I'm currently in the process of refactoring a Django app to use Django REST Framework. Within the existing code there are 15 models for lookup tables. The structure of each model is as follows (using gender as an example - there are valid reasons in the context of the application for including a gender model rather than as hardcoded CHOICES on a Person model):

class Gender(models.Model):
    This model stores genders
    name = models.CharField(max_length=64)
    sort = models.IntegerField()

    class Meta:
        ordering = ['sort']

    def __unicode__(self):
        return self.name

(I've already made some changes that are included in the above code to bring it in line with Django's coding style guidelines)

All of the 15 models use the same field names that I am concerned should be more explicit.

My concern with using the name field-name is that it does not explicitly state what data is in the relevant table.

To add to this, I might have the following code in my views:

class PersonByGenderList(generics.ListAPIView):
    This endpoint lists all people by gender
    serializer_class = PersonSerializer

    def get_queryset(self):
        :return: queryset of people restricted by gender.
        queryset = Person.objects.all()
        gender = self.request.QUERY_PARAMS.get('gender', None)
        if gender is not None:
            queryset = queryset.filter(gender__name=gender)
        return queryset

Again, gender__name (for me) is not explicit enough. Also, in a SlugRelatedField the slug name is always slug_name='name'.

So my questions are:

  1. Are there any database design conventions that recommend using name as a generic field name on models, or should I be more explicit (following the Zen of Python) and prefer (albeit with some repetition):

    queryset = queryset.filter(gender__gender=gender)

    Or is it preferable to use name and be explicit with the model name in the case of gender?

  2. Is the arbitrary integer field used for sorting explicit enough when effectively it will sort by first entry to last? I would think it is generally better to sort by something that is relevant to the use case, but as with question 1 are there any conventions/style guides I should be aware of when naming fields?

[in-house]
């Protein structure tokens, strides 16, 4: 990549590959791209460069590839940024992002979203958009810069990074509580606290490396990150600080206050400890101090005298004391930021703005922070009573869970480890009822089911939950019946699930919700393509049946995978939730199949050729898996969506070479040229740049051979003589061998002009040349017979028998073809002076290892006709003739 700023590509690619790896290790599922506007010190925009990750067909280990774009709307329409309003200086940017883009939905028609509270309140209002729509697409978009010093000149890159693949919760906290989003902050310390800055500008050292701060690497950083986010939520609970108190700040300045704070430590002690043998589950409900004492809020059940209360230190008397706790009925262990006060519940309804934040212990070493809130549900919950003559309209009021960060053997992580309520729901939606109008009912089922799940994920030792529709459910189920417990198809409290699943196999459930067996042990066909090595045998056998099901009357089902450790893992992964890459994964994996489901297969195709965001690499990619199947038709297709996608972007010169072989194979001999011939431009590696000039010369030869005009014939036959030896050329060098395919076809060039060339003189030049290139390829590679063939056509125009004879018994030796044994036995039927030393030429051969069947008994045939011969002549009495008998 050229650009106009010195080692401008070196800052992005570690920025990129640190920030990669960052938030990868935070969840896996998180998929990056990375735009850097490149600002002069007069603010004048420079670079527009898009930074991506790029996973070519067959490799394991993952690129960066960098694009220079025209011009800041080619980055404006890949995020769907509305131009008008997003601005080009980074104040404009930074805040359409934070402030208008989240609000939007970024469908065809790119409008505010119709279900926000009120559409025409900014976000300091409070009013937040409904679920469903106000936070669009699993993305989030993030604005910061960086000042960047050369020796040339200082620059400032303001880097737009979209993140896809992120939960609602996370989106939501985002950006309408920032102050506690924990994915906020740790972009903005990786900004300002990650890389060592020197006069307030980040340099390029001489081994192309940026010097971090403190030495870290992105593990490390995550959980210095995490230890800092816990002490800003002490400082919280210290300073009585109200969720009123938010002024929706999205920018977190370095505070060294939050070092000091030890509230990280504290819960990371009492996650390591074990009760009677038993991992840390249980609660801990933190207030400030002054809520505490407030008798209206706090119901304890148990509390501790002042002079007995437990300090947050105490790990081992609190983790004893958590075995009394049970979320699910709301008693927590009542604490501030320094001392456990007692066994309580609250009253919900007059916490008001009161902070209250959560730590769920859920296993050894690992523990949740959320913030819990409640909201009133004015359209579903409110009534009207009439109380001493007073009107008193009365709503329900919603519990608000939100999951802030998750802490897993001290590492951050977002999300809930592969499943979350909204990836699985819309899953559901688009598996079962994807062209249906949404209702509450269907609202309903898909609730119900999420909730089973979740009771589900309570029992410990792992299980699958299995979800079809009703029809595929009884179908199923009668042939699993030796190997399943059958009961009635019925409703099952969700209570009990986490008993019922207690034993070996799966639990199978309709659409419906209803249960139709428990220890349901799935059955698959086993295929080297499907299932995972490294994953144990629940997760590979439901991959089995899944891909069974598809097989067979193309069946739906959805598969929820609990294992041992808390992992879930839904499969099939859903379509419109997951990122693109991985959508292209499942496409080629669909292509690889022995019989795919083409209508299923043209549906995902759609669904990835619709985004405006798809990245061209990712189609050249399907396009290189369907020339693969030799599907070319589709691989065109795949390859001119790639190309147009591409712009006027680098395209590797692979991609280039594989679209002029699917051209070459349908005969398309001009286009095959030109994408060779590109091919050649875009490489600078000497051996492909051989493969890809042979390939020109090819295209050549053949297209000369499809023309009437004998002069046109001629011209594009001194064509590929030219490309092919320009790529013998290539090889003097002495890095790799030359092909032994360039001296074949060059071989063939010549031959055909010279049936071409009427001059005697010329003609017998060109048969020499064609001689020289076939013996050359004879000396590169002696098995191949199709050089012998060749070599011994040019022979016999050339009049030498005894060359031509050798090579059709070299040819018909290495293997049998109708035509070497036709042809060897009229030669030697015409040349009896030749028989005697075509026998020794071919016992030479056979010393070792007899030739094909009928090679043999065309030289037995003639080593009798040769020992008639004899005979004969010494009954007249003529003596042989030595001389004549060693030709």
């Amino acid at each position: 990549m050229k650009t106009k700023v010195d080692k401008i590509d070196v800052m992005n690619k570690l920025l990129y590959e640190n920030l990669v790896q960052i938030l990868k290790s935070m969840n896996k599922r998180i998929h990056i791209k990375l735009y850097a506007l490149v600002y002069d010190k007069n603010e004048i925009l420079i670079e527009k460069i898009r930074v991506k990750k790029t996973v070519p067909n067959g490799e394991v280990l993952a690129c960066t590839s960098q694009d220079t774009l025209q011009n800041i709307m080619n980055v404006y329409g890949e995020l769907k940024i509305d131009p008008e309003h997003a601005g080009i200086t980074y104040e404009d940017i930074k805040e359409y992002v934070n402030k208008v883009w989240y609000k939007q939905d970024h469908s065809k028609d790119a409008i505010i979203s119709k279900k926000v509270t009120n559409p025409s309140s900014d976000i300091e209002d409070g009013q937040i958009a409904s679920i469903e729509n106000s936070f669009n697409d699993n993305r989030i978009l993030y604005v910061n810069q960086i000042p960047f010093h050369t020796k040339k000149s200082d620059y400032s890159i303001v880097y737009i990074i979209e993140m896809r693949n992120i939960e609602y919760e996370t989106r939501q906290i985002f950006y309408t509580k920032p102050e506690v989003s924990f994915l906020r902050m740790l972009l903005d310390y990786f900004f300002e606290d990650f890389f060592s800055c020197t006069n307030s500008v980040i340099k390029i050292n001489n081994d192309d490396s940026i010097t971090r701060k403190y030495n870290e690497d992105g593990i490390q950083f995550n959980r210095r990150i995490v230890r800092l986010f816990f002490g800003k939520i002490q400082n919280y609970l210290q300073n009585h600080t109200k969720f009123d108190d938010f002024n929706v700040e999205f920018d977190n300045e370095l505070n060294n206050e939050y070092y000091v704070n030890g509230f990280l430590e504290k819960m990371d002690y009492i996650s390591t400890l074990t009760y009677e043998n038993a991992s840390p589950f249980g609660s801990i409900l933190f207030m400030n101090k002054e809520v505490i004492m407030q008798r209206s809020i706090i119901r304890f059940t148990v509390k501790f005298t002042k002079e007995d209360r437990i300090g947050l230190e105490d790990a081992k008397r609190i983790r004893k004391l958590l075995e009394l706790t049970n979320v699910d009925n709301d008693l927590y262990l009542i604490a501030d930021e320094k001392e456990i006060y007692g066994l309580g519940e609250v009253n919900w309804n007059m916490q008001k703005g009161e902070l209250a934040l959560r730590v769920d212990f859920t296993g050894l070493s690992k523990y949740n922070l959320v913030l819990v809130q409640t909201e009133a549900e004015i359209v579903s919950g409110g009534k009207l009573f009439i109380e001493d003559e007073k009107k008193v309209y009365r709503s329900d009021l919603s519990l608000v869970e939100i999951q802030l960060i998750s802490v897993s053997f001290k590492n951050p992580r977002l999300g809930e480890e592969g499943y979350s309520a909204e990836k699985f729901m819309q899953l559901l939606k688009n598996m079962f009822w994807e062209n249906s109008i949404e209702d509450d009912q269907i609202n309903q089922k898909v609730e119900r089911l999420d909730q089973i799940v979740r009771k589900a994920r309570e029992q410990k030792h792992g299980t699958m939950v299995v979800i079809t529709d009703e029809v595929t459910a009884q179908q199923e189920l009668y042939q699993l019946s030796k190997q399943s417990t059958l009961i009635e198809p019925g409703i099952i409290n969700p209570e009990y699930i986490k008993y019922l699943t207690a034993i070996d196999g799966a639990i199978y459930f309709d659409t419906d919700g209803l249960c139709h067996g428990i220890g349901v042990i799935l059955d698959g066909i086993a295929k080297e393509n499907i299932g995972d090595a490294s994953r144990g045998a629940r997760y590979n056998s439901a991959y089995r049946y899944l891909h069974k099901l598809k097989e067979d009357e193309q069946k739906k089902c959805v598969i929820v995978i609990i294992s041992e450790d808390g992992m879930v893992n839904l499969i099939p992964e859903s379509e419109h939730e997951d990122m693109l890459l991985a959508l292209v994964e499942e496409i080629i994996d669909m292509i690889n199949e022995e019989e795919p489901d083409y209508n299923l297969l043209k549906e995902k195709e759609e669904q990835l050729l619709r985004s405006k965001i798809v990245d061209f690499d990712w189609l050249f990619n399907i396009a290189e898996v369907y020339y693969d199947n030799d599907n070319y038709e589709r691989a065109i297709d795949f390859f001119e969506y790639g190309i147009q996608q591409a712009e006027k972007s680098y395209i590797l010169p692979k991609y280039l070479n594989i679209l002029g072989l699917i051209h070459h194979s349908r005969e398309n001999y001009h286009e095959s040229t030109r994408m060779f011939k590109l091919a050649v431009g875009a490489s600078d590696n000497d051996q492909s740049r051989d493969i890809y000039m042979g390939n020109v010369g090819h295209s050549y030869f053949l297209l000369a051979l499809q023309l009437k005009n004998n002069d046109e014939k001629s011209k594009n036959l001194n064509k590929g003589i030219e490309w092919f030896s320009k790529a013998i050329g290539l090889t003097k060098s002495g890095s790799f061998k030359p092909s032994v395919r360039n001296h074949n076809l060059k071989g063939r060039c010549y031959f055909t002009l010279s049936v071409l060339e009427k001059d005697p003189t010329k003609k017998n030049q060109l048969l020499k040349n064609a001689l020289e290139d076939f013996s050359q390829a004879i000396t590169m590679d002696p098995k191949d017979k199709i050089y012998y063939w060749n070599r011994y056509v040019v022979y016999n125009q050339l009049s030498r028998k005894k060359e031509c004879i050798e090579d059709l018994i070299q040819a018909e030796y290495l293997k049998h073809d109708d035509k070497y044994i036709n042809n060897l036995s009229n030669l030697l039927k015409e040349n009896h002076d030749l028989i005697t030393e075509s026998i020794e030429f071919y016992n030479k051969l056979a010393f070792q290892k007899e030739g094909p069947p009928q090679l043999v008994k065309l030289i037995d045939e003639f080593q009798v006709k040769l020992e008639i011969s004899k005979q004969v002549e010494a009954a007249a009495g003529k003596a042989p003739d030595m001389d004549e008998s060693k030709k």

Some info on my research:

I've looked for other questions on this site and Stack Overflow, Django's coding style guidelines, PEP8 but not found anything that directly answers this question. A question on Programmer's SE comes closest Should model/table names be as specific as possible. The points I take from the answers are:

naming should be as specific as possible

Table and field names should be descriptive of the domain entity that they capture


1 Answer 1


You could have an abstract base model to lock in how the lookup tables all should work:

class LookupModel(models.Model):
    name = models.CharField(max_length=64)
    sort = models.IntegerField()

    class Meta:
        abstract = True
        ordering = ['sort']

    def __unicode__(self):
        return self.name

.. ditto for a DRF serializer, you just swap out which model is being connected. When you do this you cannot go the "gender__gender=gender" route though. It's a matter of how lazy you are, really (as in laziness, impatience, hubris). One advantage is that you can have a single class in the admin if you use that:

class LookupAdmin(admin.ModelAdmin):
    list_display = ('name', sort')

admin.site.register(Gender, LookupAdmin)
admin.site.register(Location, LookupAdmin)
admin.site.register(Status, LookupAdmin)

As for naming conventions, if sort is chosen/changeable and an integer I would call it position. If a string, sortkey or something like that. If automatic: Django, when sorting on foreign key with order_with_respect_to, adds the invisible column "_order", so you could do that, and find a way to set the column automatically. Or, you could sort on the automatically added auto-incrementing primary keyid-field (which I admit I've never done). I don't like implicitness though so would have a manually added column and manually set "ordering". Fewer surprises that way, laziness again.

But, and here's why I write this in 2020, long after you are hopefully done with the project you needed input on: Django 3.0 can use enums in Field.choices. So, in your case, with just a single name-field and a sort you won't change, you could forego the lookup table and instead:

LifeStatus =  models.IntegerChoices(

class Human(models.Model):
    status = models.IntegerField(choices=LifeStatus.choices)

You can then do things like:

# zombieapocalypse.py

if human_looking.status == LifeStatus.UNDEAD:

Which IMO is very readable. Typos would also be a syntax error, bonus!

(Unfortunately this doesn't fix my problem though, I'd like a lookup table that also works like an enum...)


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